As voting for the elections to state assembly of three Indian states drew to a close, the largest democracy of the world proved it’s faith in the democratic process once again. Even as grave threats ranging from Naxalite threats to local miscreants loomed large the three states witnessed an average of 66% voter turnout. Arunachal Pradesh saw the highest voter turnout among the three states pegged at around 72% of the electorate. One person was reported dead due to cardiac arrest in Haryana.
In the Gadchiroli district of Maharashtra where the naxalites had recently killed 17 cops and beheaded an informer, the voter turnout was pegged at 55% amidst naxal threats that they would chop off the fingers of those who violated the naxal poll-boycott call. Reports said that they had even mobilized cadres from neighboring states of Chhattisgarh and Andhra Pradesh to disrupt the poll process. The naxals did manage to obstruct the polling parties from reaching 22 polling stations in Aheri, Gadchiroli and Armori. Naxals also opened fire at two separate locations at patrol parties. No one is reported killed or injured in the incidents. Reinforcement was sent to the location including commandos by an Air Force chopper.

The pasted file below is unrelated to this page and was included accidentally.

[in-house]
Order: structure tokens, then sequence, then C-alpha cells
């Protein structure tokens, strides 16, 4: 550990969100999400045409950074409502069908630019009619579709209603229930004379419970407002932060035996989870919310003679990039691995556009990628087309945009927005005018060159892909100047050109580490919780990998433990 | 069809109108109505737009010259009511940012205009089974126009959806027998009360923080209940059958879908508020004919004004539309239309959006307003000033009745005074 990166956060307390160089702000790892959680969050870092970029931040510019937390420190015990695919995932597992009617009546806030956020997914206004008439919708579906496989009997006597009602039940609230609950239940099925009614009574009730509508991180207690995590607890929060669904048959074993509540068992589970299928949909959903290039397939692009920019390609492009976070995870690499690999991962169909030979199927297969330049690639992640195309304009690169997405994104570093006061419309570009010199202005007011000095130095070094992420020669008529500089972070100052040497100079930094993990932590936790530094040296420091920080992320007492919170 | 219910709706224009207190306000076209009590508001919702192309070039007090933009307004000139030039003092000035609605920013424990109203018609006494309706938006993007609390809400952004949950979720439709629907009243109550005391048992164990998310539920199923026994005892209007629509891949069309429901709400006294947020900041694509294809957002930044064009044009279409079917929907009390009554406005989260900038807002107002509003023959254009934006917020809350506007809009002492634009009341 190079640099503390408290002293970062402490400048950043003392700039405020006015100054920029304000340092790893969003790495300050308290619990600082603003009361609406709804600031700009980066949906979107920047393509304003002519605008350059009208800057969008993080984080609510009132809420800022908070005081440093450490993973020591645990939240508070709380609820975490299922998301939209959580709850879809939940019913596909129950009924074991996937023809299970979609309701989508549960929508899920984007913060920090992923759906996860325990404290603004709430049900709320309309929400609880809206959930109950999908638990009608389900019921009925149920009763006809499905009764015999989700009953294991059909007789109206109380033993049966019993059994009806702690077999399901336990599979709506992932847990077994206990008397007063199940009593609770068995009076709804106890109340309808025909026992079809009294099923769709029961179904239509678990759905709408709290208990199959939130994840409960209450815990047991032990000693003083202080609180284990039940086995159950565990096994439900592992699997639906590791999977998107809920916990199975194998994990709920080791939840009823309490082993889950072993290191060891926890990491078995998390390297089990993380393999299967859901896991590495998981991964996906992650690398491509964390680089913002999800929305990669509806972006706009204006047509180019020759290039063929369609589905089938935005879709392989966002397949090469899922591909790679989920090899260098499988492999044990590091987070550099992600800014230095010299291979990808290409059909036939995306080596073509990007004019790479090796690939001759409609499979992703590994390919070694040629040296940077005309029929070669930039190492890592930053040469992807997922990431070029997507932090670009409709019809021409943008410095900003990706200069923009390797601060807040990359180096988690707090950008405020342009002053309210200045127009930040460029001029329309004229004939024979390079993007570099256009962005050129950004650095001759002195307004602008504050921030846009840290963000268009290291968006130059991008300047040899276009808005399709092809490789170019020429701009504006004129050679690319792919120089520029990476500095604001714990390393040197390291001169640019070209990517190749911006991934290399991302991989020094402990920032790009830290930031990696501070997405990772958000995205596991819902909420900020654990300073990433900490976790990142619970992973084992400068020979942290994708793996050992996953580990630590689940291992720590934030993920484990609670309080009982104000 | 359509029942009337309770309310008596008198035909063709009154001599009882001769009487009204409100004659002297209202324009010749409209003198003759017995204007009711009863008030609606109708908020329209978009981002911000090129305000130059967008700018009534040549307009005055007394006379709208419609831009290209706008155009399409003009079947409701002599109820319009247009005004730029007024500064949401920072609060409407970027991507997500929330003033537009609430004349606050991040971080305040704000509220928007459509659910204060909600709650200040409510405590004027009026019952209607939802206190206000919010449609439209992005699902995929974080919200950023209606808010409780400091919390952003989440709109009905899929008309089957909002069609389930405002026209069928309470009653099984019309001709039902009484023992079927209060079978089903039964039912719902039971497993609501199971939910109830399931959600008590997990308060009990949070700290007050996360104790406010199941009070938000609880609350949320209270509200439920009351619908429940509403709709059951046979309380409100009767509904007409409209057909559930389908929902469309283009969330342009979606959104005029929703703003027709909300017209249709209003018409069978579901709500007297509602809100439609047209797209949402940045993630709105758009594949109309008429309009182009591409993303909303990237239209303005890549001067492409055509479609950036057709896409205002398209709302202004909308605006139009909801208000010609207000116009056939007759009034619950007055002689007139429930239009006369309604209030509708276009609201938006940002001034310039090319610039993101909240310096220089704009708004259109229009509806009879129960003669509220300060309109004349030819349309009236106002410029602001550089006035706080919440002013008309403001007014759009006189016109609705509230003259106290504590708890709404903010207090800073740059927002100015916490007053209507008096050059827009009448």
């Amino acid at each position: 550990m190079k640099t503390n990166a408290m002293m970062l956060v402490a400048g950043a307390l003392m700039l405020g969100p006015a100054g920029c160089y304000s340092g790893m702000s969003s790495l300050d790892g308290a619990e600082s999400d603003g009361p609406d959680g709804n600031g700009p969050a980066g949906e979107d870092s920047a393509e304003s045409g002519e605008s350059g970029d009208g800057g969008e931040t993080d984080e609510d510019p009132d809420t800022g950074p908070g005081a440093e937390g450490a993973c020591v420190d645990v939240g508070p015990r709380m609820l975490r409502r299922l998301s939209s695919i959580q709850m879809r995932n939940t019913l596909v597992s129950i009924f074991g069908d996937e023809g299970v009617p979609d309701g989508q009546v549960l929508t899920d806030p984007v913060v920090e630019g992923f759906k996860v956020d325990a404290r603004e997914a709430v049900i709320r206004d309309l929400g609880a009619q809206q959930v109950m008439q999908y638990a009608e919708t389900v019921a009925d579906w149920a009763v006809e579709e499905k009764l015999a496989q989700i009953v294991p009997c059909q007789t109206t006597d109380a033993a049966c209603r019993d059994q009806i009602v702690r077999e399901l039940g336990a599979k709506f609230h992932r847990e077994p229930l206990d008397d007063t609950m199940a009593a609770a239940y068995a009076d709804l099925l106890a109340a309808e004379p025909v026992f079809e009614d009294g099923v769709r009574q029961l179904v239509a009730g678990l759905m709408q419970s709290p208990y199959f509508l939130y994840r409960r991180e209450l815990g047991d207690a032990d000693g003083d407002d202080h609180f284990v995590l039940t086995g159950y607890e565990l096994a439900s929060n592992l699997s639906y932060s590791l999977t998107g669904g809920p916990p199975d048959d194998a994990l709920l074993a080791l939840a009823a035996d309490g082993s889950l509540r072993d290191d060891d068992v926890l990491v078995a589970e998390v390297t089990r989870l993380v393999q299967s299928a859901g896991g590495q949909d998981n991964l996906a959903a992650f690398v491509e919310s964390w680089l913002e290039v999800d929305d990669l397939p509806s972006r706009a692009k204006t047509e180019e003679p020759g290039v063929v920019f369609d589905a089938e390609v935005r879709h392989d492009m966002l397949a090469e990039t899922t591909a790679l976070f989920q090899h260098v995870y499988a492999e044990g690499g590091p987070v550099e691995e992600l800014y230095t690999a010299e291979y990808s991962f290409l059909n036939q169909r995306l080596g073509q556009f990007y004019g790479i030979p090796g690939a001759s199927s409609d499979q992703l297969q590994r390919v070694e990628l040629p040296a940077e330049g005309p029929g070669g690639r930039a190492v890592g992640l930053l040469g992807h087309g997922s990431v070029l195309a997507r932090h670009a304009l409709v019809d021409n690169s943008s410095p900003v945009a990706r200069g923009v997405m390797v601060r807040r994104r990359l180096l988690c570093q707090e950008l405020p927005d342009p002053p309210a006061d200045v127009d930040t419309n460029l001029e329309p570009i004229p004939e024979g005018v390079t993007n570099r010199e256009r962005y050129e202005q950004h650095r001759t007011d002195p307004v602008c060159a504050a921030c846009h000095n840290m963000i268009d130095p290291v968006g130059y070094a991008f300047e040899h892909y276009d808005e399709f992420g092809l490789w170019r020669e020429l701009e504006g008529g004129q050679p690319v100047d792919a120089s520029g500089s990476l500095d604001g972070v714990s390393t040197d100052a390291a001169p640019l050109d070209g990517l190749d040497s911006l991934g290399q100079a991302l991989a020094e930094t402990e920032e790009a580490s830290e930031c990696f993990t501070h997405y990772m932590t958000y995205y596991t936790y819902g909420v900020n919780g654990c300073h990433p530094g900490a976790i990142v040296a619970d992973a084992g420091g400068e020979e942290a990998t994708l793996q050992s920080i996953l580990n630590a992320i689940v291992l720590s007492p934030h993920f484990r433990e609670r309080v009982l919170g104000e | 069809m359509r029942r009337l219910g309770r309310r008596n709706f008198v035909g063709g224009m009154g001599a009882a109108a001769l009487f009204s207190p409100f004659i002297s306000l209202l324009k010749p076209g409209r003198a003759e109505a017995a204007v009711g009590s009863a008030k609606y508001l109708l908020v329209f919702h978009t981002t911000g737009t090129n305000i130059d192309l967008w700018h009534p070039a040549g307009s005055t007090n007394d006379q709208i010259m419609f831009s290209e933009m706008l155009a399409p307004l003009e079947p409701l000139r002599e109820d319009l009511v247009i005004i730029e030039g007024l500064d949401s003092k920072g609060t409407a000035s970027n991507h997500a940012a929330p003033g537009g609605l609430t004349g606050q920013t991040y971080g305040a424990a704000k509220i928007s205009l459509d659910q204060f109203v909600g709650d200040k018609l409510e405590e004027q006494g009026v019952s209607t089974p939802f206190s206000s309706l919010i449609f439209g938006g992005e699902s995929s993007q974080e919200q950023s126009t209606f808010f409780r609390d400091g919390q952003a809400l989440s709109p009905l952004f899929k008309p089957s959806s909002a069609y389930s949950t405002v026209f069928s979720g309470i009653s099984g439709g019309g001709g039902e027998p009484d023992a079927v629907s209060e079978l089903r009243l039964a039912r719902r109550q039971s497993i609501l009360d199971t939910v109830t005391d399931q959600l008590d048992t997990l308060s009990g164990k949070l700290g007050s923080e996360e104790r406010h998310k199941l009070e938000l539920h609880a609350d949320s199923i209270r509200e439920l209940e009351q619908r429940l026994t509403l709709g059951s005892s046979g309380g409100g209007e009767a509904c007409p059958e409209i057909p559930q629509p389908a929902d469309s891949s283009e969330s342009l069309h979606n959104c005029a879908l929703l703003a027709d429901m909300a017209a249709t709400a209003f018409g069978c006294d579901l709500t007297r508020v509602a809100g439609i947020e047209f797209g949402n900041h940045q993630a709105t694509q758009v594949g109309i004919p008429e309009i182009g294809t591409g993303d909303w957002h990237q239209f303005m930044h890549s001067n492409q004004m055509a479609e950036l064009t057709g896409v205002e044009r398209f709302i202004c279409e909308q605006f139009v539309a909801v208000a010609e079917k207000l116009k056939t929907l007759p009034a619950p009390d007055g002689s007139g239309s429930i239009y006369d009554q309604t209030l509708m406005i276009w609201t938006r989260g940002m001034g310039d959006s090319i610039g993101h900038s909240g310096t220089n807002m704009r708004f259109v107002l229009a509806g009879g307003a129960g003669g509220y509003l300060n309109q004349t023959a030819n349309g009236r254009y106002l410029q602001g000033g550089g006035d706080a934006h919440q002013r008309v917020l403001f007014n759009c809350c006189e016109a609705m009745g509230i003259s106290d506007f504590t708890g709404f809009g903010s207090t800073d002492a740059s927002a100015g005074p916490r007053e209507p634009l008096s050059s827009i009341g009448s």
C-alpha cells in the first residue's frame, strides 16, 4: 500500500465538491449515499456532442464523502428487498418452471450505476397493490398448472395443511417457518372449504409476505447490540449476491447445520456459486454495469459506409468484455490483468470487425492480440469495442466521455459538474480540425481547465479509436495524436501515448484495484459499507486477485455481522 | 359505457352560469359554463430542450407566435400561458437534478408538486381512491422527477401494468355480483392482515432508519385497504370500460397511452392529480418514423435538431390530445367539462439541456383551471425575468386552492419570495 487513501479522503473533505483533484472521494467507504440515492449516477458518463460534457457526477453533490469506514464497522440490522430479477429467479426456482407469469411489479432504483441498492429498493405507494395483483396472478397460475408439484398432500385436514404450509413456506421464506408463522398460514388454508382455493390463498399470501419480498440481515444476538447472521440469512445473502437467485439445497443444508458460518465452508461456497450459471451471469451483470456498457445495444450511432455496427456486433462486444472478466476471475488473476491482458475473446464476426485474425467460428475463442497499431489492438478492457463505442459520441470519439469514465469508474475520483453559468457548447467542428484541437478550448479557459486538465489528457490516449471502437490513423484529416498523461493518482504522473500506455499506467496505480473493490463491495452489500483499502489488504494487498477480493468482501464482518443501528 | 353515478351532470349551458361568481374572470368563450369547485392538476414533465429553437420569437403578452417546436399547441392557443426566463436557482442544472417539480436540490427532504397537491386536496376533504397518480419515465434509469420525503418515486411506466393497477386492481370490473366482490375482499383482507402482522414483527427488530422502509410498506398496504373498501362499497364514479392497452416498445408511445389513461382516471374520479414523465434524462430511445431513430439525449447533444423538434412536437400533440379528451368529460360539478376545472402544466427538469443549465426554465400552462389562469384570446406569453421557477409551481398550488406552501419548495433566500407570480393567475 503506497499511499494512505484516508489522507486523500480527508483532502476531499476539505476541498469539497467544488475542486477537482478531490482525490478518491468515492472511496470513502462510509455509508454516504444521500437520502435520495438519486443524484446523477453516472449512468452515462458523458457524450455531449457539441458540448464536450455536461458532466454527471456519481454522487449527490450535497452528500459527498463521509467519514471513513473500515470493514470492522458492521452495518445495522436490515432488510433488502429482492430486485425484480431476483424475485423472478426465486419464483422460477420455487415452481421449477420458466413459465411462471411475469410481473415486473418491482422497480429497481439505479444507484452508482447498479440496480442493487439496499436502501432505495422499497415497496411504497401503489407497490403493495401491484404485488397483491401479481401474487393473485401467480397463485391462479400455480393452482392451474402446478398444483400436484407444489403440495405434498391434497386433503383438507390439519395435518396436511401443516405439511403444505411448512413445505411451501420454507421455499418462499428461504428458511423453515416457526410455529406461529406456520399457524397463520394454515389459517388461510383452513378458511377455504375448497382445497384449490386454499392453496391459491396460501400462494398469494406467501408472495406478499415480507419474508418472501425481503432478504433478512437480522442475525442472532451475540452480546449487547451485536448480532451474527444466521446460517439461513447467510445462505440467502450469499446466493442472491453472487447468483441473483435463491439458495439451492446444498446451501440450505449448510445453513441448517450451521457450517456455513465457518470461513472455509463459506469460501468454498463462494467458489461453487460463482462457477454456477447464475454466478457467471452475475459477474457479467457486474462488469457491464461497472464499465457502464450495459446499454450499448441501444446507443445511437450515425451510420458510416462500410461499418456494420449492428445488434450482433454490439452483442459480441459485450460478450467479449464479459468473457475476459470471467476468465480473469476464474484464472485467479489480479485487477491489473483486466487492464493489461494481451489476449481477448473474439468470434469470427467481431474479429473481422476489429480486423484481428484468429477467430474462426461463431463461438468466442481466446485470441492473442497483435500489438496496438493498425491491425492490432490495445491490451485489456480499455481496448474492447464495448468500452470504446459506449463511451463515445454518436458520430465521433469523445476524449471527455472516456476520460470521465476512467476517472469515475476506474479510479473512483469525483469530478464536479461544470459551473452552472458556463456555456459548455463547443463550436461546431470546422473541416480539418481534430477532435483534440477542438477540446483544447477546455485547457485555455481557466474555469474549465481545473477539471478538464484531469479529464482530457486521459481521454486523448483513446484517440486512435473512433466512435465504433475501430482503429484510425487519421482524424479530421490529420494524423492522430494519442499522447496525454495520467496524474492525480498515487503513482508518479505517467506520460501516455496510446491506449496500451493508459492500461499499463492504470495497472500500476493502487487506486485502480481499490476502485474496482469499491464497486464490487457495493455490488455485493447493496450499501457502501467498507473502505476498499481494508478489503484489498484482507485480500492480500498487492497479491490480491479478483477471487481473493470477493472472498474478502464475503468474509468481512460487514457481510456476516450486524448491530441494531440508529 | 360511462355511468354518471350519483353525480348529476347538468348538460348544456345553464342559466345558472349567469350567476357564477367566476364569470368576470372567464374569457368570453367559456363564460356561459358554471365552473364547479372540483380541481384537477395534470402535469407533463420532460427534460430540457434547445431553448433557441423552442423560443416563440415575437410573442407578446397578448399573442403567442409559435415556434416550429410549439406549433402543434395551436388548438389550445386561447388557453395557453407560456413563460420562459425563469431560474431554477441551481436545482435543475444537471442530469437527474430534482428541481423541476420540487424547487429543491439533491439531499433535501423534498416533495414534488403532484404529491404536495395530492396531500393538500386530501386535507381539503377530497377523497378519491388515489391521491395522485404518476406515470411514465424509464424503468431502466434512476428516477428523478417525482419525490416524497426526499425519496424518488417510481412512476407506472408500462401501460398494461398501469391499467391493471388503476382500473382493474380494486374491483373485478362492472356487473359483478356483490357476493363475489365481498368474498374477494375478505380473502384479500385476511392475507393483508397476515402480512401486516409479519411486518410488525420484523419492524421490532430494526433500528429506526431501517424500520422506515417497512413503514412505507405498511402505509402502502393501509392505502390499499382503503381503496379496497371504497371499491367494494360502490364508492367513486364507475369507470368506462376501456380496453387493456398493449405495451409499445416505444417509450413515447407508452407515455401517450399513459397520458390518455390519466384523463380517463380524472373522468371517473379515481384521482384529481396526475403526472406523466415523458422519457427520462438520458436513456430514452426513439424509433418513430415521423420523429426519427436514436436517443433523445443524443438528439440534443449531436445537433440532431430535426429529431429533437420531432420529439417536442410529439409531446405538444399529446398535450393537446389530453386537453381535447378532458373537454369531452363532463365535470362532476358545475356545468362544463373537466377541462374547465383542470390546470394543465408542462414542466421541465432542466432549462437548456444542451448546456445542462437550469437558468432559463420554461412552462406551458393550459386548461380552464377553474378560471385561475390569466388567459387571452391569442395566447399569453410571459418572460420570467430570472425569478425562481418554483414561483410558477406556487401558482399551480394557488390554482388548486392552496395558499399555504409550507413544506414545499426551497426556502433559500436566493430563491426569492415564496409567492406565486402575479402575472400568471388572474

Gadchiroli, barring some stray incidents of firing on polling stations, witnessed around 55 per cent voting. “Gadchiroli always surprises us; this time, too, it was good turnout,” Chawla told reporters.
Haryana witnessed minor clashes between the workers of political parties and precautionary police firing in some places. Arunachal Pradesh witnessed stray incidents of miscreants damaged Electronic Voting Machines (EVMs) in 16 polling stations. The process in Arunachal gains significance in light of the fact that large parts of the state are claimed by China and border tensions following reports of Chinese “incursions” have dominated the campaign.
In Arunachal, the polling parties faced hardships in reaching polling station even after using choppers, in 32 booths, the polling parties had to walk for a day to reach the spot, while in 13 booth, they had to walk through the jungles for almost 48 hours to reach the venues.
Chief Election Commissioner Navin Chawla, briefing journalists, along with Election Commissioners S.Y. Quraishi and V.S. Sampath, described the elections as “very satisfactory.”
The counting of votes will be done on October 22.